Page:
Mopar Nationals 2011, the changing face of Mopar events
Sometimes you can just tell when a trip is going to go well. This year’s day trip to Columbus, Ohio for the Mopar Nationals was one of those days. The morning broke clear and dry, the traffic was light and the roads were smooth and free of construction on my route from Detroit south. Just to ice the cake, as I traveled the flat, fertile farmland of the mid Ohio Valley, at Findley, a colorful display of 20 or more hot air balloons danced along the treetops beneath the morning clouds, silhouetted by the rising morning sun.
Enthusiasts speak casually of “the Nats” or of “going to Columbus.” More specifically, the Mopar Nationals at the National Trail Raceway at Hebron Ohio, draw Classic (and now modern) Mopar enthusiasts from across the country. When the corn is taller than the NBA draft picks, and it’s hot in August, then its time for the Mopar Nationals.
Primarily a draw for 1960s to early 70s Dodge, Chrysler, and Plymouth muscle cars and nostalgic drag race cars, the Nationals has slowly transformed itself and includes modern Mopar iron. You know something is up, even as you approach along I-70. The traffic becomes populated with distinctive cars and not generic day to day commuter vehicles. The parking lots for the show fill up with modern Mopars (sans extensive detailing) and on occasion a working survivor. Senses are awakened early to the roaring sound of open headers, the acrid smell of burning tires and grilling onions, and the sight of sculpted fenders and gleaming chrome.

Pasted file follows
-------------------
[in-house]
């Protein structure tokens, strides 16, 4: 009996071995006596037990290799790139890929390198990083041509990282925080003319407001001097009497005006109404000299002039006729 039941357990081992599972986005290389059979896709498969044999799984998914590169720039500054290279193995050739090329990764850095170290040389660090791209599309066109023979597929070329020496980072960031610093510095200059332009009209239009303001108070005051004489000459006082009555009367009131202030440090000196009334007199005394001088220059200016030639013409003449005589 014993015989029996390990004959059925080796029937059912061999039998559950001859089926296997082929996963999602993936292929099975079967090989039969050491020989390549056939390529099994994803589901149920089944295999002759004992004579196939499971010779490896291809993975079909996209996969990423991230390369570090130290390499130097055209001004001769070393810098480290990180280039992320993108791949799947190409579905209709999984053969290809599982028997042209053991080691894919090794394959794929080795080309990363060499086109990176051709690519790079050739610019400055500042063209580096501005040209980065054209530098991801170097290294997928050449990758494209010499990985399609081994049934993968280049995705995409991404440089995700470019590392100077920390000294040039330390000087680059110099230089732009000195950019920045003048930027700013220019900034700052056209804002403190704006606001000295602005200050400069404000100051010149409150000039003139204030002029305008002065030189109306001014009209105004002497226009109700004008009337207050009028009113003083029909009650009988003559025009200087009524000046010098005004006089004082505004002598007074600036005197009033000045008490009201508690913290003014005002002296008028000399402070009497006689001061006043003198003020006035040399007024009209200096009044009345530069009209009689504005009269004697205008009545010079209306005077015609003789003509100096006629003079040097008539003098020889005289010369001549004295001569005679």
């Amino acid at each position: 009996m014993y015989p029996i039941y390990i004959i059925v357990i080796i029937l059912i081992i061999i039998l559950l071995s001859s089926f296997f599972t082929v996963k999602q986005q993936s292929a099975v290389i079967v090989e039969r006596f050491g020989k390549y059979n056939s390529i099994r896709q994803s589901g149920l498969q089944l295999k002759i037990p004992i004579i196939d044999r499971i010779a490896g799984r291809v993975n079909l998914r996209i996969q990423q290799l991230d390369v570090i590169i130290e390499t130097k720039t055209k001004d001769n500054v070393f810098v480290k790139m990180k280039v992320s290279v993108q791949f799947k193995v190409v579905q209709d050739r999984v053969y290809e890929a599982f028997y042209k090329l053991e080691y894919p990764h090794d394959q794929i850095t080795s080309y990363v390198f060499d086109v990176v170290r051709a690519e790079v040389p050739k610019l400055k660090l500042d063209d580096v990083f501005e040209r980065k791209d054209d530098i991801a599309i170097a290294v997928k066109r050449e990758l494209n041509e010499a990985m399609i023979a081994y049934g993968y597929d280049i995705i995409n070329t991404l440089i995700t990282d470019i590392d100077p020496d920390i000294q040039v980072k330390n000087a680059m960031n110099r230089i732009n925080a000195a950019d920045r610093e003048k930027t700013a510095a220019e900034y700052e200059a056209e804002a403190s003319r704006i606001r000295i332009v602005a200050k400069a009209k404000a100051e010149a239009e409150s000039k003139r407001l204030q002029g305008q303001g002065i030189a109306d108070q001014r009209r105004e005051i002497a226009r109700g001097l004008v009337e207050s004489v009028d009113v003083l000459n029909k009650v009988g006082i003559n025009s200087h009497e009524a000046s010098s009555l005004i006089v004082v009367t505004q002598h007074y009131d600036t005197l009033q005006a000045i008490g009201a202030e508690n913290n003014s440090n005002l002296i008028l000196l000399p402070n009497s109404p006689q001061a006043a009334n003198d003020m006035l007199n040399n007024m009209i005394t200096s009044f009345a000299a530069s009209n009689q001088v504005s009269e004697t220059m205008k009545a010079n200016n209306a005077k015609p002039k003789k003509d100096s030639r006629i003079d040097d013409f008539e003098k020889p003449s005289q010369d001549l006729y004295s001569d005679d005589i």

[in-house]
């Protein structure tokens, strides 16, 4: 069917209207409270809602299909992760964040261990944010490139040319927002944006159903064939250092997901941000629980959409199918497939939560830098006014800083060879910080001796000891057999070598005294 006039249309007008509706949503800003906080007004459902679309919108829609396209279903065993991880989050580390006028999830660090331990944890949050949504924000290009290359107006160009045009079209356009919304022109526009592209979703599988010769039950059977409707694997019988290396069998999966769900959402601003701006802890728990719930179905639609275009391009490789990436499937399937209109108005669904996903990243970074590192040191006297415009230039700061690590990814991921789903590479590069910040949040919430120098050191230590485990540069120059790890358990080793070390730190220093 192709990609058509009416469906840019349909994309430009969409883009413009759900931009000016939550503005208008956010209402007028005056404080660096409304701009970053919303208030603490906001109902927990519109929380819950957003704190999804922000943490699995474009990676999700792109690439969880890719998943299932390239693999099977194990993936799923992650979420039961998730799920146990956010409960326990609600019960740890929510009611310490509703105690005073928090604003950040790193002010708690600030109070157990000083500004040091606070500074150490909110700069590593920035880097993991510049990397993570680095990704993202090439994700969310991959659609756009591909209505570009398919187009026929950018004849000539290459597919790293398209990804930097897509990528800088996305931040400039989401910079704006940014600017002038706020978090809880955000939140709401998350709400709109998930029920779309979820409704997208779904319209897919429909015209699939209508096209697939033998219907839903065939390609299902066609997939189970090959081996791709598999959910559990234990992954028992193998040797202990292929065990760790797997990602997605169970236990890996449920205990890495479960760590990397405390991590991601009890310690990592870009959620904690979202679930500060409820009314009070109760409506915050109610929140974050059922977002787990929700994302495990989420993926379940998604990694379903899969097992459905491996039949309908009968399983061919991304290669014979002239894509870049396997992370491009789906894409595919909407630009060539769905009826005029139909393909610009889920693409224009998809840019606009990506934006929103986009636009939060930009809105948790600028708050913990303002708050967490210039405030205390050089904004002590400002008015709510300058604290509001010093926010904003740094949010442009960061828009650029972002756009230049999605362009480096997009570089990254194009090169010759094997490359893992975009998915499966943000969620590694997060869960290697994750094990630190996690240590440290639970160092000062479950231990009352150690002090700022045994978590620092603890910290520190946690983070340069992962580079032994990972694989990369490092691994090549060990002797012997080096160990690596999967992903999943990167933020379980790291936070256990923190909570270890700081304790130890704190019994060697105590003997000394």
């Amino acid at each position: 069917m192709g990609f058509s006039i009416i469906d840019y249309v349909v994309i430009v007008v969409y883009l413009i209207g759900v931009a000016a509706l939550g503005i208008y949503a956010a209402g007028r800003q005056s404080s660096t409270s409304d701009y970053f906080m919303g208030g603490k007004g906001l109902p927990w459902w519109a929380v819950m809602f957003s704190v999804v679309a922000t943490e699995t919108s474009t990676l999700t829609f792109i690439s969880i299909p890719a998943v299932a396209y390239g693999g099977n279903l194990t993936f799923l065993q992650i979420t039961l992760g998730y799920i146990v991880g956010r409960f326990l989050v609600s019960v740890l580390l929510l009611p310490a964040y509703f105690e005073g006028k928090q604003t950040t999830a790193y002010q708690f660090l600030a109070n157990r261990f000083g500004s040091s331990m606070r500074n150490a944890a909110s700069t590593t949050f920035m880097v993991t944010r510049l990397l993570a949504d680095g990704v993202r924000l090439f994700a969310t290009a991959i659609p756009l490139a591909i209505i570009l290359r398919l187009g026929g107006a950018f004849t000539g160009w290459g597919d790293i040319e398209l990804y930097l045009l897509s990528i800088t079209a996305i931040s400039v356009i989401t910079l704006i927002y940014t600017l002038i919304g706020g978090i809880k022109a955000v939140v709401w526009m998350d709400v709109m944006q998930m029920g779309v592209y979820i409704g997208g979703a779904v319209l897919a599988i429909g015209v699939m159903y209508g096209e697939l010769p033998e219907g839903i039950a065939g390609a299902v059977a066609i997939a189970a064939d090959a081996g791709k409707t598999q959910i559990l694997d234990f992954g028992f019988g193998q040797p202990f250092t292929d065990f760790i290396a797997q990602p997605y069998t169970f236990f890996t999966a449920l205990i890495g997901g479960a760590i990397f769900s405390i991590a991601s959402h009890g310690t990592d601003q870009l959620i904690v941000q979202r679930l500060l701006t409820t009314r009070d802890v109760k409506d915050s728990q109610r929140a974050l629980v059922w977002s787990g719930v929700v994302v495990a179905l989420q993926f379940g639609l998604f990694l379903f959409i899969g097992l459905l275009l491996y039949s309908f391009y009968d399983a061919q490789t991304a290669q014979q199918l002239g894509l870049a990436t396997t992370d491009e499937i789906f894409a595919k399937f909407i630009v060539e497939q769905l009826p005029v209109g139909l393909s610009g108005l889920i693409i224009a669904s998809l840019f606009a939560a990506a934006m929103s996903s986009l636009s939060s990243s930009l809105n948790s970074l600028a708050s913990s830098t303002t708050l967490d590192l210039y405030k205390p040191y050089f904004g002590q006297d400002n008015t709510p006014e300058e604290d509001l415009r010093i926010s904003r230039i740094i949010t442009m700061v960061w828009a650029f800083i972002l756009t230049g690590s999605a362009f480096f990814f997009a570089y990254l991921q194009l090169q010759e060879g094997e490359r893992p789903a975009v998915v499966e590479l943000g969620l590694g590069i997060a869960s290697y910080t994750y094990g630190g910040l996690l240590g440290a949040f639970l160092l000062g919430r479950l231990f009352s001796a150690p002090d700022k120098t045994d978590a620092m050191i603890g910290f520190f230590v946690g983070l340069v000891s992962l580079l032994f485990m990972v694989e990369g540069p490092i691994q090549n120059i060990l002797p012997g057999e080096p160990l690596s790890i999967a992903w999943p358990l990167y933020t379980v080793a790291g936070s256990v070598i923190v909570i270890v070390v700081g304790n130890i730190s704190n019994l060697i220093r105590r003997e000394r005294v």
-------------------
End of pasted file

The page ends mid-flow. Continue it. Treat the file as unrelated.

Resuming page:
The show itself encompasses drag racing, burn out shows, vendor area, a huge swap meet, and multiple show fields—acres and acres of show fields. Each year a Chrysler product line is showcased, and clubs stake out special areas in the show field to meet. This year, “Modern Muscle” garnered its own section for display.
Among the new and modern Mopar cars in attendance, Challengers overshadowed their brethren. From the outside parking lots to the staging lanes for drag racing, Challengers were out in full force. The Modern Muscle area might as well been called the Challenger Arena. Few 300s and Chargers were on the show field, and those were tricked out with paint and billet grills and Lambo doors, although the “DUB and RIDES” presence and attraction for those cars was not strongly represented.
Among the vendors, Chrysler marketing’s SRT Tour crew was out early detailing their 2012 Chrysler products. The SRT Tour will run 14 weeks and wind its way across country having started at Chrysler Headquarters in Auburn Hills, Michigan, and concluding at the SEMA show in Los Vegas in November. Their story can be followed on the web at DRIVESRT.com
I visited at the Full Throttle TV booth, where new technology meets old school enthusiasts. Full Throttle TV is an online broadcast with features about enthusiasts, restoration and modification projects, and car shows. With 26 years experience, the crew at Full Throttle remembers early video cameras and transferring 8 mm film to tape and now to digital. They sell products including S shirts with modern Mopar images. I bought a challenger T shirt, and video of their Plum Crazy Challenger road trip.
Among the swap meet vendors, many complained that traffic was light, but sales were stable. Mark Poling from Van Wert, Ohio, has been Moparing for 35 years. He started with his dad, a former dealer mechanic, and now with his four sons continues the family business and brings home derelict Mopars for parting out and providing enthusiasts a rich source for parts. He told me, “The serious money is still in the hobby.” Mark can be reached at 419 771 0393.
The Mopar Nationals is a worthy trip. Hebron is a 3 hour drive from Detorit, which makes it a busy and full day trip. Hebron is literally a truck stop town, but only 12 minutes west is the I-70/I-270 bypass interchange for Columbus where hotels, restaurants and shopping are readily available to spend an overnight to make travel easy, and the visit leisurely.